and eventually wither away
dry up and decompose
without questioning
the stem, the root, the seed?


One of the trees in the yard

One of the trees in the yard
is a pine—long-needled and
ordinary it spends its days
escaping our notice
as we scurry back and forth
to the store in our tin cans
for boxes of food, or nails,
or glue, or scraps of cloth,
or special boxes to store
other boxes in (for later),
keeping track of our days
with tick marks along
the walls of electrons,
our lives revolving
around keeping the squares
square, and the dry things dry,
and everything free
of any other life.
One of the trees in the yard
is a pine
who stands with its one message,
its long unheard song
of listen.


The perils of busyness

these word twigs,
searched out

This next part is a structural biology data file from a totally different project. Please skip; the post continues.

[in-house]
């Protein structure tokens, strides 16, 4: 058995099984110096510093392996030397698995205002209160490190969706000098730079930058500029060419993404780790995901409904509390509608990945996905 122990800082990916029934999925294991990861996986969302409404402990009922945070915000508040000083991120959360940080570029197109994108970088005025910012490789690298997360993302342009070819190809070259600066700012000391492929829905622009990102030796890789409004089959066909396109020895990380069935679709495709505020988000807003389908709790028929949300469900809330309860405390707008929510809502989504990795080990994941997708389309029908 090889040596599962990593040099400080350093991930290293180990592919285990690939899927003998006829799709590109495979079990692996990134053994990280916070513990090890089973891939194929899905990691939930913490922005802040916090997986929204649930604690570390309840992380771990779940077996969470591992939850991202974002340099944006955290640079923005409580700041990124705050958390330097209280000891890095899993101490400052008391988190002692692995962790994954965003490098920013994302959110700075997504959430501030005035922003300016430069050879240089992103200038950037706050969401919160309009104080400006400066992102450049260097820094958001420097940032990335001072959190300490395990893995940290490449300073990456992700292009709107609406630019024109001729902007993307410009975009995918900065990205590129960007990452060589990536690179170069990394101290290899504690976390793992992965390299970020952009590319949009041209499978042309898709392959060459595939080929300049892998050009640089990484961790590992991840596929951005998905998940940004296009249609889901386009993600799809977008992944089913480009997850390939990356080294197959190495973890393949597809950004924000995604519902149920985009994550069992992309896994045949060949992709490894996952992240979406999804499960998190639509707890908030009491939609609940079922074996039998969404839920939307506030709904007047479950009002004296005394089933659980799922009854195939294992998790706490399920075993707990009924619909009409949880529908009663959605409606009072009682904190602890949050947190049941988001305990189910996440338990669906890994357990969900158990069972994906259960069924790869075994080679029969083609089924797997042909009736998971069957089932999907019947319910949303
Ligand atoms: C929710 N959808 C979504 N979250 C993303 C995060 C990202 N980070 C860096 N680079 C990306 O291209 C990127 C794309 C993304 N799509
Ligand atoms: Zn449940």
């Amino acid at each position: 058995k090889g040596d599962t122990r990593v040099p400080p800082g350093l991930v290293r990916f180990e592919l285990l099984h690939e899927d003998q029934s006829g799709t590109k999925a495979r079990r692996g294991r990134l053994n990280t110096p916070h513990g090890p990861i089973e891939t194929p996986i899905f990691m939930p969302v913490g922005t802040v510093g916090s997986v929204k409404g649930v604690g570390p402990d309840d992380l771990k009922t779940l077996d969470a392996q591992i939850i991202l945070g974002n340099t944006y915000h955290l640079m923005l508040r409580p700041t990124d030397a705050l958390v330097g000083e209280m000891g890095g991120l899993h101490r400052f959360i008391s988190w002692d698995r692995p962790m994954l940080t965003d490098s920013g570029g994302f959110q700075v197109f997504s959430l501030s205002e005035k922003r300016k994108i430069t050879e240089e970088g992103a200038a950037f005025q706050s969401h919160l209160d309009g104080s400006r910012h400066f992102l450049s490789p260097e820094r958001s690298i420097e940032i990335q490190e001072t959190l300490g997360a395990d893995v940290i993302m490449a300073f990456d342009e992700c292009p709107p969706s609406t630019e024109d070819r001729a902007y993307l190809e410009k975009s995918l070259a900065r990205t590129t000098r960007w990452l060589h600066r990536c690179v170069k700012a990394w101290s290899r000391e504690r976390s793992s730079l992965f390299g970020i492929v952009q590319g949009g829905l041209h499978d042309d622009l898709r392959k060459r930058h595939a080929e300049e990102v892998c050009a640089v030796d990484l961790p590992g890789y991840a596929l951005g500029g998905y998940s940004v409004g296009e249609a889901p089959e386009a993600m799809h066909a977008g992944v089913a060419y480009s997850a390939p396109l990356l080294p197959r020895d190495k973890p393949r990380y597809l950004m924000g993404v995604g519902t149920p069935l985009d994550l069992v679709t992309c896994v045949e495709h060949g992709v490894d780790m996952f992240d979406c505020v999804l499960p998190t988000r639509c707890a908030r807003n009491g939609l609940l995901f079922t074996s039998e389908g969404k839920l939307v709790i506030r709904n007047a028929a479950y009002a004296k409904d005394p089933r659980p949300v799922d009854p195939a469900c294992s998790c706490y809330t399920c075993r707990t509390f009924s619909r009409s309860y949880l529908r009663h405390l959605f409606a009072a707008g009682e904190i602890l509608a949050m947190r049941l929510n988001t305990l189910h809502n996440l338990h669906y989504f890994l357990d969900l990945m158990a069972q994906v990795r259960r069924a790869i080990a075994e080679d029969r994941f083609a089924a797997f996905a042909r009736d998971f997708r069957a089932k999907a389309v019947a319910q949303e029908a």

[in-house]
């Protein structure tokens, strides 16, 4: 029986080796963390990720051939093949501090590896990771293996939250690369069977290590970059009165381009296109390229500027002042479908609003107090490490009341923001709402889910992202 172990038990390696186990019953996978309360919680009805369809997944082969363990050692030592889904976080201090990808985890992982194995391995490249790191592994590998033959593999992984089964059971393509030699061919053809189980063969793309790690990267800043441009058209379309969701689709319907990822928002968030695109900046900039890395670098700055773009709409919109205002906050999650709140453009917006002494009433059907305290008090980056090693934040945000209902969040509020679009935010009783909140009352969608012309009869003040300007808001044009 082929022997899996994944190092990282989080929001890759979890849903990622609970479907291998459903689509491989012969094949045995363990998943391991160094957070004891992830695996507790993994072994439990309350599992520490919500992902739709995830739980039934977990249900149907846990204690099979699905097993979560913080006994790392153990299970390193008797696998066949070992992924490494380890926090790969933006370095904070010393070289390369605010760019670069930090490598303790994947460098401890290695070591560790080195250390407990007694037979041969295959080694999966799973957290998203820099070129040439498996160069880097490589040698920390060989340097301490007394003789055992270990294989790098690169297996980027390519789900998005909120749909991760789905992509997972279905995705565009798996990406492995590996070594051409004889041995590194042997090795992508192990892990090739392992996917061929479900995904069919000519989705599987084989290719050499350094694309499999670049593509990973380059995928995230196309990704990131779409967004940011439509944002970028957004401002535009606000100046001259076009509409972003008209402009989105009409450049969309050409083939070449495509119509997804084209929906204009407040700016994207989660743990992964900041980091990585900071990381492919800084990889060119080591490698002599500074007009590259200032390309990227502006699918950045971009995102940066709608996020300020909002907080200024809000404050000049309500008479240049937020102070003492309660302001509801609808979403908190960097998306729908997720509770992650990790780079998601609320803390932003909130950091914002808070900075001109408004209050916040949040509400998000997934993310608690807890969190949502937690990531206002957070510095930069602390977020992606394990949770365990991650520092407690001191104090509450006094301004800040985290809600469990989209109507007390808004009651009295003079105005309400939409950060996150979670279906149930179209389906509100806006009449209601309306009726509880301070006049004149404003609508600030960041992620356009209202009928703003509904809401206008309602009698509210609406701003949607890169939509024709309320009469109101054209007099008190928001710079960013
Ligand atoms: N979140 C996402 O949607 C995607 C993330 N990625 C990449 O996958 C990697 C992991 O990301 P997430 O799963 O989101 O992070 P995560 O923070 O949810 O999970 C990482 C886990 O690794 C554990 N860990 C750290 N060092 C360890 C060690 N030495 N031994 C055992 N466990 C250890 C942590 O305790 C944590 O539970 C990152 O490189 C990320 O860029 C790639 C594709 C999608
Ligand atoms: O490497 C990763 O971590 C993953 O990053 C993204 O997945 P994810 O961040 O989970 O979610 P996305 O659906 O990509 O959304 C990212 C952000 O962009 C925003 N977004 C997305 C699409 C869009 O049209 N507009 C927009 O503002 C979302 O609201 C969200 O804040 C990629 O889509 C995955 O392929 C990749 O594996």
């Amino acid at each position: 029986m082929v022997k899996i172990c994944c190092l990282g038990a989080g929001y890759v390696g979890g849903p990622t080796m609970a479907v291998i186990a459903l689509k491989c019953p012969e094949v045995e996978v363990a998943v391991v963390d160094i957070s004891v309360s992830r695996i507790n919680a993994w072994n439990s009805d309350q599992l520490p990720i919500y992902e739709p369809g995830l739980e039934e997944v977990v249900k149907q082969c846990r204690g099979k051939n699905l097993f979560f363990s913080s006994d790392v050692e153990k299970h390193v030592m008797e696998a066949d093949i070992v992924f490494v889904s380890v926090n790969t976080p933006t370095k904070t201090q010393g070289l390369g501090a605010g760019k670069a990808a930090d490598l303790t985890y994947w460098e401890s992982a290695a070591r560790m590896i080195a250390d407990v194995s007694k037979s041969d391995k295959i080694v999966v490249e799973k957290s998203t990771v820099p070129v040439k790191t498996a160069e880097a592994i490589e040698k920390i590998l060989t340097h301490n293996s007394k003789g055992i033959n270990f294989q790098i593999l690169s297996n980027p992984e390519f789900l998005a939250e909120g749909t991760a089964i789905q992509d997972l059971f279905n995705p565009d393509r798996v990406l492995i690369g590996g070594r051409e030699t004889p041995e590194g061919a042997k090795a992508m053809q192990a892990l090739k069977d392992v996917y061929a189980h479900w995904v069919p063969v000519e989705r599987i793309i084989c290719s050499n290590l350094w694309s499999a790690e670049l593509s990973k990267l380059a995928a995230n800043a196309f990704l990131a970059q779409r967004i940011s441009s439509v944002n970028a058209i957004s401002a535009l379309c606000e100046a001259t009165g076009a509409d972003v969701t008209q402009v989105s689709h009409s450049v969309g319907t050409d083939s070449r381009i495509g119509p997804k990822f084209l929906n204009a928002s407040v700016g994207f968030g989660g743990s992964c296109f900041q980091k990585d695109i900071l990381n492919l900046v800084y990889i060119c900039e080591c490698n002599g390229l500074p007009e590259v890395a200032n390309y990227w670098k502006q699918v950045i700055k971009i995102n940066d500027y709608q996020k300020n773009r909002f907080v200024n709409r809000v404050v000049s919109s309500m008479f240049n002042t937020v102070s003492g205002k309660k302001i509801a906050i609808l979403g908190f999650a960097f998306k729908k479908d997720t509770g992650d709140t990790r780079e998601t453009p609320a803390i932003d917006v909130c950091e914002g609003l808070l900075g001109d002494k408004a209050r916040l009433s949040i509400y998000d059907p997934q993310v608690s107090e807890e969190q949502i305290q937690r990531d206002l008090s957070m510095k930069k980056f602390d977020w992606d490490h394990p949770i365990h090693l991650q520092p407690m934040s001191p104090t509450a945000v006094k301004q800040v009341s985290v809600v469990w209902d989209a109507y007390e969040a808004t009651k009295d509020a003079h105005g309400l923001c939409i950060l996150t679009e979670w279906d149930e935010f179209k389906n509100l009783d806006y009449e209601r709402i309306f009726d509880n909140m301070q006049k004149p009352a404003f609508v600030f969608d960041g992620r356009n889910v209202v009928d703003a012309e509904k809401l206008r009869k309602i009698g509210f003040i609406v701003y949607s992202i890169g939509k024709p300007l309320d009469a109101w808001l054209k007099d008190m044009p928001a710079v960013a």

and carefully selected
can be crushed
under the weight
of other lives
like a bird's nest
under a bulldozer


No words today

          Shut up like a box
With a lid on it—all of
          My secrets inside.


[March 23, 2018]

If you add together
all the things you are not supposed
to say with all the things
you don’t want to think about
you arrive at a sum
that is too large to move.



          My heart is such a
Shy bird—even I cannot
          Approach without care.


Short story

Know your own rightness
the way roots know soil,
know how to drink,
know exactly which way is down.


[March 8, 2018]

for Steve

Death comes sometimes

the way a glacier falls into the sea.

Day after day that gleaming wall

of snow stands, solid and shimmering,

green and blue and white,

holding all of its secrets inside.

Then the spine of ice breaks—

everything solid shatters.

Nothing will ever be the same.


You can of your own self do nothing

Turn inward into the silence.
Everything around you calls